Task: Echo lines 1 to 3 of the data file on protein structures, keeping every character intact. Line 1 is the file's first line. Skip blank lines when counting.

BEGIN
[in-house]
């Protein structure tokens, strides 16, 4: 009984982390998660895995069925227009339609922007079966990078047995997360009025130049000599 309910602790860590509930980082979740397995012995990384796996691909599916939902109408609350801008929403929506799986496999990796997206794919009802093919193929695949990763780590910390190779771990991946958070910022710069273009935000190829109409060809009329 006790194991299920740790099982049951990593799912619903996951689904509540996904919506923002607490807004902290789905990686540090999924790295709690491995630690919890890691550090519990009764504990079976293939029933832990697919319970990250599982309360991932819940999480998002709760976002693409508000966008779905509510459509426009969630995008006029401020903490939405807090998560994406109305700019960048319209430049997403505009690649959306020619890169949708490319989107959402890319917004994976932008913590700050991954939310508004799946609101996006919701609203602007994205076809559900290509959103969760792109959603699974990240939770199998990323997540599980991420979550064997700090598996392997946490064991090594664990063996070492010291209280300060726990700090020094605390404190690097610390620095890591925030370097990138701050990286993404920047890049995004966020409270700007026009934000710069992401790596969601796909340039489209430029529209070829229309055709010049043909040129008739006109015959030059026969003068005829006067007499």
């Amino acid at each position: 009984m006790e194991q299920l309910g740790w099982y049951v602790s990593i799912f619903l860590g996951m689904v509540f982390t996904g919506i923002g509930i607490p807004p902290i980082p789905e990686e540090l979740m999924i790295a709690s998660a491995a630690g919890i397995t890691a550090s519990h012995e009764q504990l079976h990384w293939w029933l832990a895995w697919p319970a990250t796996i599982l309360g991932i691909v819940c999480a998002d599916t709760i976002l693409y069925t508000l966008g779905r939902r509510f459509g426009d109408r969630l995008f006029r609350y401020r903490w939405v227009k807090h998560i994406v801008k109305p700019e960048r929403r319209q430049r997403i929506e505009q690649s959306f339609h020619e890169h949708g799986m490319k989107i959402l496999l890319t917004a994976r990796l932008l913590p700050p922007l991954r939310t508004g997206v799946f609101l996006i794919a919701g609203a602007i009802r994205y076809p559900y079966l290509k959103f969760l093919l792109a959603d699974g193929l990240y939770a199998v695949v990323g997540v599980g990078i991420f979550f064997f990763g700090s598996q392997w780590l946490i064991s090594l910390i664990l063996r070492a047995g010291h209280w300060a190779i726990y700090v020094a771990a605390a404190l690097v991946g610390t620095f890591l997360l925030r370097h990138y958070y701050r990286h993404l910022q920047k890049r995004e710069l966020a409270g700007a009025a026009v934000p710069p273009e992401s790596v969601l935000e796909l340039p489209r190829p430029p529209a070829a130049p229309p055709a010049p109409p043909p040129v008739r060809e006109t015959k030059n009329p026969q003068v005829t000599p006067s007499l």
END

[in-house]
């Protein structure tokens, strides 16, 4: 009984982390998660895995069925227009339609922007079966990078047995997360009025130049000599 309910602790860590509930980082979740397995012995990384796996691909599916939902109408609350801008929403929506799986496999990796997206794919009802093919193929695949990763780590910390190779771990991946958070910022710069273009935000190829109409060809009329 006790194991299920740790099982049951990593799912619903996951689904509540996904919506923002607490807004902290789905990686540090999924790295709690491995630690919890890691550090519990009764504990079976293939029933832990697919319970990250599982309360991932819940999480998002709760976002693409508000966008779905509510459509426009969630995008006029401020903490939405807090998560994406109305700019960048319209430049997403505009690649959306020619890169949708490319989107959402890319917004994976932008913590700050991954939310508004799946609101996006919701609203602007994205076809559900290509959103969760792109959603699974990240939770199998990323997540599980991420979550064997700090598996392997946490064991090594664990063996070492010291209280300060726990700090020094605390404190690097610390620095890591925030370097990138701050990286993404920047890049995004966020409270700007026009934000710069992401790596969601796909340039489209430029529209070829229309055709010049043909040129008739006109015959030059026969003068005829006067007499």
């Amino acid at each position: 009984m006790e194991q299920l309910g740790w099982y049951v602790s990593i799912f619903l860590g996951m689904v509540f982390t996904g919506i923002g509930i607490p807004p902290i980082p789905e990686e540090l979740m999924i790295a709690s998660a491995a630690g919890i397995t890691a550090s519990h012995e009764q504990l079976h990384w293939w029933l832990a895995w697919p319970a990250t796996i599982l309360g991932i691909v819940c999480a998002d599916t709760i976002l693409y069925t508000l966008g779905r939902r509510f459509g426009d109408r969630l995008f006029r609350y401020r903490w939405v227009k807090h998560i994406v801008k109305p700019e960048r929403r319209q430049r997403i929506e505009q690649s959306f339609h020619e890169h949708g799986m490319k989107i959402l496999l890319t917004a994976r990796l932008l913590p700050p922007l991954r939310t508004g997206v799946f609101l996006i794919a919701g609203a602007i009802r994205y076809p559900y079966l290509k959103f969760l093919l792109a959603d699974g193929l990240y939770a199998v695949v990323g997540v599980g990078i991420f979550f064997f990763g700090s598996q392997w780590l946490i064991s090594l910390i664990l063996r070492a047995g010291h209280w300060a190779i726990y700090v020094a771990a605390a404190l690097v991946g610390t620095f890591l997360l925030r370097h990138y958070y701050r990286h993404l910022q920047k890049r995004e710069l966020a409270g700007a009025a026009v934000p710069p273009e992401s790596v969601l935000e796909l340039p489209r190829p430029p529209a070829a130049p229309p055709a010049p109409p043909p040129v008739r060809e006109t015959k030059n009329p026969q003068v005829t000599p006067s007499l």